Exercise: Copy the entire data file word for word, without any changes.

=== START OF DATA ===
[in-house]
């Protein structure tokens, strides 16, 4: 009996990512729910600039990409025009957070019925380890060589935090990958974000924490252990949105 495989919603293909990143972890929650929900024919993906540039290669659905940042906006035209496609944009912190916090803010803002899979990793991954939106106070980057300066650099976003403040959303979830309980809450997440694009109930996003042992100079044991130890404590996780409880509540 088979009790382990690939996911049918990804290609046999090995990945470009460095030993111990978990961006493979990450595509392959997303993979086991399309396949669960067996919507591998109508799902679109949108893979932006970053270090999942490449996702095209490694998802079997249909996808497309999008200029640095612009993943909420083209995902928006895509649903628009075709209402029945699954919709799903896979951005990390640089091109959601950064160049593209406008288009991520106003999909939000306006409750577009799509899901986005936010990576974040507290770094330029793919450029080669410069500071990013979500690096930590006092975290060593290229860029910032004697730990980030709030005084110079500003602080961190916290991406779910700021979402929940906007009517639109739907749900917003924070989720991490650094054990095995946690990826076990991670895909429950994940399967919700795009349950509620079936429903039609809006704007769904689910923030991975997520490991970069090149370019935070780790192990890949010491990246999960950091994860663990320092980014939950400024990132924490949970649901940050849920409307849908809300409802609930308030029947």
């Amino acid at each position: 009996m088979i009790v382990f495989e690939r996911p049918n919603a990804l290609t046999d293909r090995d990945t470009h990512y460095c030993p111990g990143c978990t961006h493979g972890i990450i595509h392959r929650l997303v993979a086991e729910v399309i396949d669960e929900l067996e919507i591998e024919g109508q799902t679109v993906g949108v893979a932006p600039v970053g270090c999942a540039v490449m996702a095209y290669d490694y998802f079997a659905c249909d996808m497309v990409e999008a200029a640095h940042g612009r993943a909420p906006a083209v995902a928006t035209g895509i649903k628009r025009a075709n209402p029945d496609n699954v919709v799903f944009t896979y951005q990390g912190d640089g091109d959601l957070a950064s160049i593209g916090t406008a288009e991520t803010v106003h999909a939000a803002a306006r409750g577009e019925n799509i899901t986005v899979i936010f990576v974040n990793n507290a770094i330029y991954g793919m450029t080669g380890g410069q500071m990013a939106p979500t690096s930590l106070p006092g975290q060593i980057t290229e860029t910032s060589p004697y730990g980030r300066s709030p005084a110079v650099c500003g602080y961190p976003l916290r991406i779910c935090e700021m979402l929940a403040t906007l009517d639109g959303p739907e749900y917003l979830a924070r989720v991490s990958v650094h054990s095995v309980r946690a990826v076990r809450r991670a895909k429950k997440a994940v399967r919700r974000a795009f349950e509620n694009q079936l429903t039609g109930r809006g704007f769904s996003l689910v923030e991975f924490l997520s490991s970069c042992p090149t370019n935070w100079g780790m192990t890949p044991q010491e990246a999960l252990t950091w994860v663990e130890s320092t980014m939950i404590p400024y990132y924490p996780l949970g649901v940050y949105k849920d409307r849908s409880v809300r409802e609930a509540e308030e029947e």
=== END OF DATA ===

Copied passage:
[in-house]
């Protein structure tokens, strides 16, 4: 009996990512729910600039990409025009957070019925380890060589935090990958974000924490252990949105 495989919603293909990143972890929650929900024919993906540039290669659905940042906006035209496609944009912190916090803010803002899979990793991954939106106070980057300066650099976003403040959303979830309980809450997440694009109930996003042992100079044991130890404590996780409880509540 088979009790382990690939996911049918990804290609046999090995990945470009460095030993111990978990961006493979990450595509392959997303993979086991399309396949669960067996919507591998109508799902679109949108893979932006970053270090999942490449996702095209490694998802079997249909996808497309999008200029640095612009993943909420083209995902928006895509649903628009075709209402029945699954919709799903896979951005990390640089091109959601950064160049593209406008288009991520106003999909939000306006409750577009799509899901986005936010990576974040507290770094330029793919450029080669410069500071990013979500690096930590006092975290060593290229860029910032004697730990980030709030005084110079500003602080961190916290991406779910700021979402929940906007009517639109739907749900917003924070989720991490650094054990095995946690990826076990991670895909429950994940399967919700795009349950509620079936429903039609809006704007769904689910923030991975997520490991970069090149370019935070780790192990890949010491990246999960950091994860663990320092980014939950400024990132924490949970649901940050849920409307849908809300409802609930308030029947």
């Amino acid at each position: 009996m088979i009790v382990f495989e690939r996911p049918n919603a990804l290609t046999d293909r090995d990945t470009h990512y460095c030993p111990g990143c978990t961006h493979g972890i990450i595509h392959r929650l997303v993979a086991e729910v399309i396949d669960e929900l067996e919507i591998e024919g109508q799902t679109v993906g949108v893979a932006p600039v970053g270090c999942a540039v490449m996702a095209y290669d490694y998802f079997a659905c249909d996808m497309v990409e999008a200029a640095h940042g612009r993943a909420p906006a083209v995902a928006t035209g895509i649903k628009r025009a075709n209402p029945d496609n699954v919709v799903f944009t896979y951005q990390g912190d640089g091109d959601l957070a950064s160049i593209g916090t406008a288009e991520t803010v106003h999909a939000a803002a306006r409750g577009e019925n799509i899901t986005v899979i936010f990576v974040n990793n507290a770094i330029y991954g793919m450029t080669g380890g410069q500071m990013a939106p979500t690096s930590l106070p006092g975290q060593i980057t290229e860029t910032s060589p004697y730990g980030r300066s709030p005084a110079v650099c500003g602080y961190p976003l916290r991406i779910c935090e700021m979402l929940a403040t906007l009517d639109g959303p739907e749900y917003l979830a924070r989720v991490s990958v650094h054990s095995v309980r946690a990826v076990r809450r991670a895909k429950k997440a994940v399967r919700r974000a795009f349950e509620n694009q079936l429903t039609g109930r809006g704007f769904s996003l689910v923030e991975f924490l997520s490991s970069c042992p090149t370019n935070w100079g780790m192990t890949p044991q010491e990246a999960l252990t950091w994860v663990e130890s320092t980014m939950i404590p400024y990132y924490p996780l949970g649901v940050y949105k849920d409307r849908s409880v809300r409802e609930a509540e308030e029947e």